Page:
Jun

24

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The big man himself, repping affirmative action

Presidents set precedent

Arts Editor and aspiring legal scholar Gowan Moïse takes time off from his summer law internship to catch up on Supreme Court decisions and the continuing influence of our own PrezBo’s legal precedent from his time at the University of Michigan.

Yesterday, the Supreme Court of the United States decided the case of Fisher v. University of Texas at Austin et al. and released a 4-3 decision, affirming the constitutionality of the University’s system of admissions with regard to the use of ‘race-sensitive admissions policies.’ Fisher originally brought her case before the Court in 2013, where it was remanded and sent back down to a lower court for strict scrutiny of the circumstances and application of the admissions policies.

Fisher alleged that the University of Texas disadvantaged her (a Caucasian) compared to students of racial minorities in the admissions process, positing that this discrimination against her violated the Equal Protection Clause of the Fourteenth Amendment. This decision of the Court puts to rest these allegations of bias brought against the University, with Justices Ginsburg, Breyer, and Sotomayor in concurrence with Justice Kennedy’s majority opinion. Chief Justice Roberts and Justices Thomas and Alito dissented. Justice Kagan recused herself because of her involvement with the case as Solicitor General when it was in the Fifth Circuit Court of Appeals.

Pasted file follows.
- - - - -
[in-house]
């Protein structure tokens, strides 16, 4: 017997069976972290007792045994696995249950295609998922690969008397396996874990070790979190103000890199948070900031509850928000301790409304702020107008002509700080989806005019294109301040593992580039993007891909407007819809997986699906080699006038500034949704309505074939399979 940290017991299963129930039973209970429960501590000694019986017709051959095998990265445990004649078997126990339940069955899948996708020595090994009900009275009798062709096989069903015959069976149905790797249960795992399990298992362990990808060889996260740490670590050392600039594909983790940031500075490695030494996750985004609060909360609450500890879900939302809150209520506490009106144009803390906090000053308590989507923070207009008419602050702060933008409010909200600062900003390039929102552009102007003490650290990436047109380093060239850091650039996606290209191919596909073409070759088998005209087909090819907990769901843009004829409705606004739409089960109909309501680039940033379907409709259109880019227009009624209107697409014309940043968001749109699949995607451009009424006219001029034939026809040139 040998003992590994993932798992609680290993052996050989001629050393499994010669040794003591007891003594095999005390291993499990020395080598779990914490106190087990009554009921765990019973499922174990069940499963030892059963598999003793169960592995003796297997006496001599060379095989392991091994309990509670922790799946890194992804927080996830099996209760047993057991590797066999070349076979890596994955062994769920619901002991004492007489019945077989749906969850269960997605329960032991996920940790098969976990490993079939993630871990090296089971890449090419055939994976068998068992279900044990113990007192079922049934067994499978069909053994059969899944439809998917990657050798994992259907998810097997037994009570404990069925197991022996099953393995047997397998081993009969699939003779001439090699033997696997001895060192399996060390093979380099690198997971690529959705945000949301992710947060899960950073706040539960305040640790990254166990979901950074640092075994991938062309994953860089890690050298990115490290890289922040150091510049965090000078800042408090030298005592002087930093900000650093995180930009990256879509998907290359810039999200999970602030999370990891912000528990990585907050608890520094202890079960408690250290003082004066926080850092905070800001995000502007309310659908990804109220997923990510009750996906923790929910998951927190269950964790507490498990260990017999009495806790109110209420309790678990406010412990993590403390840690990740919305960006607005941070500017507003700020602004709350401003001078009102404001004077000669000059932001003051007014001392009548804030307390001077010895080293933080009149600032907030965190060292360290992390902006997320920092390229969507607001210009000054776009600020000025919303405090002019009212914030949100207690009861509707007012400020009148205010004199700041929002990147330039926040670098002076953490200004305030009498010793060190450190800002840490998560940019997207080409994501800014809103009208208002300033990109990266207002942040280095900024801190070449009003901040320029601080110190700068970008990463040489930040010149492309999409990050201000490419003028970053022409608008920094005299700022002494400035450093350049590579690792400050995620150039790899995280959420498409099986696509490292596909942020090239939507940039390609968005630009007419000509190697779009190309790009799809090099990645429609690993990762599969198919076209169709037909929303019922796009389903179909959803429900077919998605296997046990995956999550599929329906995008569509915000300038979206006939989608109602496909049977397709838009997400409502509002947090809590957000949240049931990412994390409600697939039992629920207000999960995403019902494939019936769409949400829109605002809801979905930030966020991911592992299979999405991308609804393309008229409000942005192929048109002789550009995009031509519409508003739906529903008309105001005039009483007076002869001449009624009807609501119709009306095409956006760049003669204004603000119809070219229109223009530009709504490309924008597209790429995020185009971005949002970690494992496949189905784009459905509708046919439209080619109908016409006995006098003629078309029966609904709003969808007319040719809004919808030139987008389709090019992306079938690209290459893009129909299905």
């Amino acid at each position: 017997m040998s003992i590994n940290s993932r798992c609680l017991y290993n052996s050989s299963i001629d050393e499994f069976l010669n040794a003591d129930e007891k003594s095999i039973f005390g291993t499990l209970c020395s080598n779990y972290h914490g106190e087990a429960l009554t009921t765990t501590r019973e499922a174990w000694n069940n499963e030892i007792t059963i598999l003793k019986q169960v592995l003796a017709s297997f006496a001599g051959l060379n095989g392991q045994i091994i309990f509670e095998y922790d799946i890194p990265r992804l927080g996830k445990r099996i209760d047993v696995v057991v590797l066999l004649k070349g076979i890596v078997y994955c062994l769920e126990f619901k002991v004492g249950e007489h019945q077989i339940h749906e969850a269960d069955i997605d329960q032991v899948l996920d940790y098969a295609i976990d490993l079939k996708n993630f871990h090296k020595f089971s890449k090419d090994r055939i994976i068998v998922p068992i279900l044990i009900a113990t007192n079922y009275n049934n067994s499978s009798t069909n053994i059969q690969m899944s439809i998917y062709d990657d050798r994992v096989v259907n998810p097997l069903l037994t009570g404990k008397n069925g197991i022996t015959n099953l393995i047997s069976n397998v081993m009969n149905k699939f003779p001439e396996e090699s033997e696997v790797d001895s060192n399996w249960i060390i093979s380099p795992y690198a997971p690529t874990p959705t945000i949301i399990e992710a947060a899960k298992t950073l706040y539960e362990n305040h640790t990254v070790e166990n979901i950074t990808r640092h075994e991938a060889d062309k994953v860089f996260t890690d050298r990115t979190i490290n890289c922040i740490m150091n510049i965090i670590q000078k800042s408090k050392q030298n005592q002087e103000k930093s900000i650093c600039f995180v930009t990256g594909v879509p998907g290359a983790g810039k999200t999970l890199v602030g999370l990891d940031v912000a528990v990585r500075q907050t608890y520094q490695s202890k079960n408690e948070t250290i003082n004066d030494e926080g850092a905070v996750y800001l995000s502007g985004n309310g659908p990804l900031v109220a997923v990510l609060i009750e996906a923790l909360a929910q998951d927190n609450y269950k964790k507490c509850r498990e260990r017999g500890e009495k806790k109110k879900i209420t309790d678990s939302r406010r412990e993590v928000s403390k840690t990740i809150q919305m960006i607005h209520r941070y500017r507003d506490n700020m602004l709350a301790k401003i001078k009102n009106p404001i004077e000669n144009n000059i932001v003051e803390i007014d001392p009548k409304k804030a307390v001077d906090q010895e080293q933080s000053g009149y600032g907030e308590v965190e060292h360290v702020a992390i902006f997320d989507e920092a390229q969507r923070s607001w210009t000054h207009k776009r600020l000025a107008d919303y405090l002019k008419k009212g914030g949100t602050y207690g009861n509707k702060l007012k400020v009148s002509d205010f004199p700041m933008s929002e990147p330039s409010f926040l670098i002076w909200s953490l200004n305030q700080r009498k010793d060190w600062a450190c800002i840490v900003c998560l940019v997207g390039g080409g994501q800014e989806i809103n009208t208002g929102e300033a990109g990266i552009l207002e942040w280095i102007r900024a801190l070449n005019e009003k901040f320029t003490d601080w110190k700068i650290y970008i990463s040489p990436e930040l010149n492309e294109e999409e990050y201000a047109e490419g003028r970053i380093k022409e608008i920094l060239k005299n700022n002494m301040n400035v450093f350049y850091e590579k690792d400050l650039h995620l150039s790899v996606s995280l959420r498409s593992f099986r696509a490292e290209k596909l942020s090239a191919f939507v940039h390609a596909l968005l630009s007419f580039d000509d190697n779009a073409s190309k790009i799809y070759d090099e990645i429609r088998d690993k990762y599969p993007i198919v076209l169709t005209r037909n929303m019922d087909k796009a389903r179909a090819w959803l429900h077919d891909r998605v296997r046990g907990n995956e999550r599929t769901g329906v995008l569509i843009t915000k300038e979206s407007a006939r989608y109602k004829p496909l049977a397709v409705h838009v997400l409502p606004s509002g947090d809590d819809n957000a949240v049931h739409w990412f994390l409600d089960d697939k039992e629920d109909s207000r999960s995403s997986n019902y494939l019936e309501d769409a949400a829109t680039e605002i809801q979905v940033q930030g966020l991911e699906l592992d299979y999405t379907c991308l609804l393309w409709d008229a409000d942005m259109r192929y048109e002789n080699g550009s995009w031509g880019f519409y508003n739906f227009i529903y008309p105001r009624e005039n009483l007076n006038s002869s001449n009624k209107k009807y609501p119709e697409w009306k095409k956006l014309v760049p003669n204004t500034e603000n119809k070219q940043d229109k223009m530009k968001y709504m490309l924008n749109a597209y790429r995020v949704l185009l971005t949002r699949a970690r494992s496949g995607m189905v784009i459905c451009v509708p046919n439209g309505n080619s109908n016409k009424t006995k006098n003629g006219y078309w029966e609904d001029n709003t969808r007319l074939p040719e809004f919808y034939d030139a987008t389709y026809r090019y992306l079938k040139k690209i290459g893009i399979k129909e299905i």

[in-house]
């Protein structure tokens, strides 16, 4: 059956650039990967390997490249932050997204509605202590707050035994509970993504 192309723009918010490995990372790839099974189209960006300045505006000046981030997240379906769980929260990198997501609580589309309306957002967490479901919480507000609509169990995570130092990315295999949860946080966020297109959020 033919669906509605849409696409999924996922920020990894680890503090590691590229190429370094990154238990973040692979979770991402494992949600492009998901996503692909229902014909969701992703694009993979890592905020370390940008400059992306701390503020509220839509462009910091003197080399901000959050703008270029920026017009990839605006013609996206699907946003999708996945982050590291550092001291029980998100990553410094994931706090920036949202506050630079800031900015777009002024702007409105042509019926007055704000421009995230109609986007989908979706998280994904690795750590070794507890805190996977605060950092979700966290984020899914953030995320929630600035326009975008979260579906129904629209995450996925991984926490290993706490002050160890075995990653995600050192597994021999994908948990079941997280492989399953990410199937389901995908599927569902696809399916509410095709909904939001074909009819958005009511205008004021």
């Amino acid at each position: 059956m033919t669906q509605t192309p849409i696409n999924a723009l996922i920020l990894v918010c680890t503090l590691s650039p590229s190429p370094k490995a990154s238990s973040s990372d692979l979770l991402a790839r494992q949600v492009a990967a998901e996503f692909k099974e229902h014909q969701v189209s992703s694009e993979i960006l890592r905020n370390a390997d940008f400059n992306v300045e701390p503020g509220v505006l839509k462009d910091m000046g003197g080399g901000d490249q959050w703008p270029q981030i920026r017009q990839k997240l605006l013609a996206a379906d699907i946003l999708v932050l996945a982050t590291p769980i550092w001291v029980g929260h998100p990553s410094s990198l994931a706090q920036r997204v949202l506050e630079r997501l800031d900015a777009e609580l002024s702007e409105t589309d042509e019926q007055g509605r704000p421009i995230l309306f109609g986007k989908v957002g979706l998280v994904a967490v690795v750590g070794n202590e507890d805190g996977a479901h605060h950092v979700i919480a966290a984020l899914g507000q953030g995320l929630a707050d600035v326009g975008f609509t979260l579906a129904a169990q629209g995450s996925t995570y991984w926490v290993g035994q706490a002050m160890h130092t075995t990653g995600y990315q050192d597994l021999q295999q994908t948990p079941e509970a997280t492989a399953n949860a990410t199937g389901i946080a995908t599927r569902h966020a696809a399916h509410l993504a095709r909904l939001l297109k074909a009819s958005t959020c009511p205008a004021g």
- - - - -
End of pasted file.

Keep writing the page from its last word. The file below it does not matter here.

In both the 2013 and 2016 written decisions, the Court reference two notable cases of precedent for affirmative action, both involving Columbia’s very own Lee C. Bollinger. While serving as president of the University of Michigan, Bollinger was the named defendant in cases brought against the undergraduate school and the law school at Michigan, Gratz v. Bollinger and Grutter v. Bollinger respectively.

More on PrezBo and the Constitution after the jump

Jun

16

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Remnants of a once proud magnolia

Remnants of a once proud magnolia

Earlier today, the Barnard Community was deeply saddened to receive a construction update email with the news that our beloved magnolia tree (which was moved last fall in order to build Barnard’s new Teaching and Learning Center) may be on its last limbs. Despite the recent warm weather, Maggie’s leaves have still failed to emerge, which, according to Barnard’s arborists, is “not good news.” In honor of the tree (and its apparently imminent demise), Bwogger Betsy Ladyzhets has composed a eulogy.

Magnolia, Magnolia,
How it pains us to look upon you, Magnolia.
We slumbered beneath you in summer and shivered with you in winter,
Wept beneath you in autumn and cheered with you in spring.